Might be worth noting here that others have taken issue with Mr. Tol’s FUND model, in this case for ranking the value of life/death differently . Sorry for self-linking, the underlying article seems to have disappeared:

    Another ad hom. comment clearly from an Alarmist. Tol addressed this comment.

    Frank Ackerman @ :July 12, 2012 at 4:26 pm [my highlights]:

    I’d like to step back from the intensity of disagreement over this single point to mention again the broader issue that we raise: while there is considerable scientific research suggesting serious threats of irreversible damages from climate change, models such as FUND (among others) suggest that the problem is quite small in economic terms. The dissonance between these two ways of framing the climate problem should give rise to serious inquiry about what’s missing or misstated in the economic analyses.
    Our article did find a risk of division by zero (never a good thing in a quantitative model) in FUND. It also found that FUND’s very low estimate of climate damages, and hence the social cost of carbon, stems from very small damages in many areas, partially offset by sizeable estimated net global benefits of warming in agriculture. In the version of FUND run by the US government’s interagency task force, the projected increase in the cost of air conditioning is the largest cost of climate change; excluding air conditioning costs, the model implies that climate change would be a net benefit to the world.
    We looked in more detail at the agriculture estimates, to understand the source of the estimated global benefit in that area. In addition to the division by zero issue, we found that FUND allows physically implausible variation in its assumed temperature that maximizes crop yields – from well below the temperature of the last ice age, to well above temperatures that human physiology can survive. This seems difficult to believe, as a model of climate and agriculture. It is supported exclusively (according to the FUND documentation) by research done in 1996 or earlier – a long time ago in a fast-moving area of research such as this. Newer research suggests a very different relationship between temperature and crop yields, implying significant losses from the first few degrees of warming.
    We never meant to start a debate exclusively about the merits of dividing by zero, an issue that we assume needs little discussion. Rather, the important issue is how to model the economics of climate change in a manner that is consistent with the increasingly ominous scientific findings on the subject. This is a work in progress – but it is the topic that should be getting attention.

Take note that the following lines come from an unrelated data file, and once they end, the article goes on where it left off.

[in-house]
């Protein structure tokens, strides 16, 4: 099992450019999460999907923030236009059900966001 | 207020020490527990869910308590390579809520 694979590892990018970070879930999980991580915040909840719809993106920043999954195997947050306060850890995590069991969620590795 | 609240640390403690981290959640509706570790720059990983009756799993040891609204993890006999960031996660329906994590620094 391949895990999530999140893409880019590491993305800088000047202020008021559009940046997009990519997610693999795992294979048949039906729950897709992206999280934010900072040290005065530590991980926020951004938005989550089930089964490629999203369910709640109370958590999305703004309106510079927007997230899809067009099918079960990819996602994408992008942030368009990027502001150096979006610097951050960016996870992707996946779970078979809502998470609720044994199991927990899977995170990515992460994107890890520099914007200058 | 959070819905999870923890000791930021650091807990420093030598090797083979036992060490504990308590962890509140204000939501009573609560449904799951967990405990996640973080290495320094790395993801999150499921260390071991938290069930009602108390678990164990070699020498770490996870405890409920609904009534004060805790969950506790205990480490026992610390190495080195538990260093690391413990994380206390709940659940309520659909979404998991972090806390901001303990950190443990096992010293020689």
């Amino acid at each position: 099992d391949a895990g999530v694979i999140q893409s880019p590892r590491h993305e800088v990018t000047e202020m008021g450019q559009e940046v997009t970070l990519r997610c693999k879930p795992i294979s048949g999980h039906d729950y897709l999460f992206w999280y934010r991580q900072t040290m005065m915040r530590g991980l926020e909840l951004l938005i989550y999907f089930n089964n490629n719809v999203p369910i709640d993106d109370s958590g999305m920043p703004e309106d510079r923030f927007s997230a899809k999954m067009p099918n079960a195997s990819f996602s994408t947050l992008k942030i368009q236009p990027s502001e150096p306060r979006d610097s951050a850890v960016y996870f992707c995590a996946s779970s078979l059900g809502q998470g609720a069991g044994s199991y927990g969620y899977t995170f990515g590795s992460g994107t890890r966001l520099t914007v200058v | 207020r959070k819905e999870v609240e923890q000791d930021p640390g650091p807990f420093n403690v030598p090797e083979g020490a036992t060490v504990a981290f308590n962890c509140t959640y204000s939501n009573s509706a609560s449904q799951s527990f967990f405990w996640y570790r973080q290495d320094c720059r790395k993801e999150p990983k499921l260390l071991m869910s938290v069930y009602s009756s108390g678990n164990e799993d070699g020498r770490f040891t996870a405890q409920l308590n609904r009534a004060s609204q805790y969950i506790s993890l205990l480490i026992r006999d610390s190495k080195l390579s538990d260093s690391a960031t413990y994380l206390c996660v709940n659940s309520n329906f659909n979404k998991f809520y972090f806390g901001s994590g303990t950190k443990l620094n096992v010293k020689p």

Thanks again for taking this so seriously and looking at it so carefully – rare qualities in on-line debate!

    This all seems very reasonable at first blush. [Tol responds to some of the key criticisms in several comments] However, my concern is: who is checking from the opposite perspective? Who is checking that the damages are not being overstated in the models? What competent groups are being funded to check that the damage estimates are not being overstated and the costs understated?

    Frank Ackerman @ July 16, 2012 at 10:34 am

    I agree that the effect of climate on agriculture is an empirical question. There are a number of studies finding that FACE experiments show lower CO2 fertilization effects than earlier (indoor) research – and there is virtually no CO2 fertilization effect on maize, sorghum, and sugar cane, and a strongly negative effect on cassava yields. Meanwhile, recent work by Schlenker, Lobell, and others shows sharp declines in yield for many crops above a temperature threshold; numerous articles in Nature Climate Change within the last year have documented this relationship for different crops and regions. I’ll be writing more about this in the near future.

    All these examples point to research that shows some crops will be less productive under high CO2. But is this a balanced comment, or is it a sign of an alarmist bias? What about the main crops that feed the world like wheat and rice? What about our demonstrated ability to improve crop yields to suit conditions? What about the fact that the planet is far more productive when warmer according to the paleoclimate record (IPCC AR4 WG1 Chapter 6). It strains credulity to believe that, while the planet is far better for life when warmer (life thrives when the planet is warmer than now and struggles when colder), that would not be the case if the planet warms due to AGW.

    I don’t get the sense from Ackerman is impartial from his comments. I get the impression he is a man on a mission – an advocate for The Cause.

    Peter Lang

    July 19, 2012 at 9:03 pm

    • Hmm. I accept my reply was ad hom. But my reply was to omnologos’
      “Grab your torch! Grab your pitchfork! RW is endangering the sanctity of climate science!” Perhaps you’re not as studiously neutral as you set out. :-)